The Mezzanine — a layering freeze patch

Named for a Nicholson Baker novel that takes place during the course of an elevator ride, The Mezzanine freezes and layers time. Using a feedback loop, the buffer of one frozen granular module is layered onto another, allow pads to form and dissipate (if you want) or hold forever (if you want). The patch arose out of a conversation with Laurenz Karsten (Komfortrauschen) when Laurenz asked about layering frozen sounds; I suggested a feedback path, then set about to explore a proof of concept patch and… just kept working. Thanks for the inspiration, Laurenz (hope you like the patch or find a better way to use the idea).

(Sorry in advance; the video is a train wreck, but the patch is not.)

The frozen buffers are then smeared with all-pass filters and a reverb lite. Additionally, more reverb (from a second reverb lite) can be applied to the frozen layers and the audio input to help blend the two together.

The freeze function can either be controlled by stompswitch or it can be automated via an LFO. Additionally, the pitch of each layer can be shifted, allowing for ascending and descending pitches (and more complex interplays of pitch as each buffer has its own control, so one could be set a fifth down while the other is set an octave up, and the buffers passed between them will be pitched and re-pitched with each pass).

The frozen layering is not lossless; each time a sound is added, some gain from the previous layer will be subtracted. This is both to simply control the gain of the patch and because the granular modules produce some high and low frequencies that can build up; filtering is required in the feedback network to keep them in check.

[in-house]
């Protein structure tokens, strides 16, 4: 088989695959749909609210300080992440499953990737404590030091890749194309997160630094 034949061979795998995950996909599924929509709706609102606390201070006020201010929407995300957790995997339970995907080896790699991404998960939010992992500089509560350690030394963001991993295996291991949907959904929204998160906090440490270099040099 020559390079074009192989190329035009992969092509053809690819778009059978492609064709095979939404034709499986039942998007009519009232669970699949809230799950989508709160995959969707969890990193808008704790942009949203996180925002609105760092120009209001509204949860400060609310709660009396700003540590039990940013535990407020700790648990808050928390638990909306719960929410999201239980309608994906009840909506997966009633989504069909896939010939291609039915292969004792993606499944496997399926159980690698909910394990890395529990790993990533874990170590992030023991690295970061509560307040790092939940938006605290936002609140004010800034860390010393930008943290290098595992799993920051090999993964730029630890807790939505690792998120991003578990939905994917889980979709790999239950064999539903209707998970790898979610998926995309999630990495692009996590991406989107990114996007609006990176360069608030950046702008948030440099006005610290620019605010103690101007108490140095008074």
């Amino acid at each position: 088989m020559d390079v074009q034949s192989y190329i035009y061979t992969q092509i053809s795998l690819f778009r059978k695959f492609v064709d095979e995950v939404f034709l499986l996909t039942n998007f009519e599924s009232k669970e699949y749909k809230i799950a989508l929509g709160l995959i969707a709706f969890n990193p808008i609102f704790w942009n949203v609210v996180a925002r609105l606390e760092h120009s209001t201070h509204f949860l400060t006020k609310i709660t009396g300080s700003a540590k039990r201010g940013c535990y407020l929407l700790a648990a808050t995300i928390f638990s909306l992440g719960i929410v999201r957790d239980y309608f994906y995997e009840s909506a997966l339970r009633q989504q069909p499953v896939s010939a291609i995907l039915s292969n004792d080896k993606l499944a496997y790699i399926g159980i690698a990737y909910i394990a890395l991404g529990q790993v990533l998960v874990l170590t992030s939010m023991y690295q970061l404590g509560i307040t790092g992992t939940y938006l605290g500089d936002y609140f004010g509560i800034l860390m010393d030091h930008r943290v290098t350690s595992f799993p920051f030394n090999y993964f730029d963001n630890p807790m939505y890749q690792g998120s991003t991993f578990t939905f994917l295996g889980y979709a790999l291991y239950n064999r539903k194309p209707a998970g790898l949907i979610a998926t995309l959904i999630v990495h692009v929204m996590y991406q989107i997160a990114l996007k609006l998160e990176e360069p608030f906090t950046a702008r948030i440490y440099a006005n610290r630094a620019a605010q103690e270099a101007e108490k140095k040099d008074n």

The signal path is stereo throughout.

Controls:

Footswitches:

Left, momentary — cycles the freeze buffers; in manual mode, use this to capture frozen layers (this feature is not disabled in automatic mode, which allows you to override the LFO, which can produce some interesting results)

Middle, latching — turns the feedback path on and off; there are a couple of uses for this. The most practical is that in some settings, the frozen layers can become, just, too much, so this allows you to clear them. It also makes the patch into a more conventional freeze patch.

Right, latching — switches between manual (layers captured by footswitch) and automated mode (layers captured automatically by LFO)

Front panel:

Mix — wet/dry mix for the frozen layers prior to the reverb

Reverb mix and decay — a reverb lite that follows the wet/dry mix, affecting both signals

Decay — controls the feedback loop and the intensity of the layers

Pitch 1 and pitch 2 — pitch controls for the two granular buffers

Pitch shift on — turns on the pitch shifting

There is also an LFO in the bottom right corner which controls the speed of the automatic mode (there is no tap tempo or MIDI clock, but if you wanted to add it, you could do so at this point; I found it easier to find satisfying results with a manual adjustment).

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  • Modified: 3 months ago
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One comments on “The Mezzanine — a layering freeze patch
  • UncleGroOVe on said:

    THIS kind of audio processing IS the reason I purchased a ZOIA (along with having LFO CC control for Helix patches)…
    Can’t wait to disassemble and to *learn* from your excellent work!

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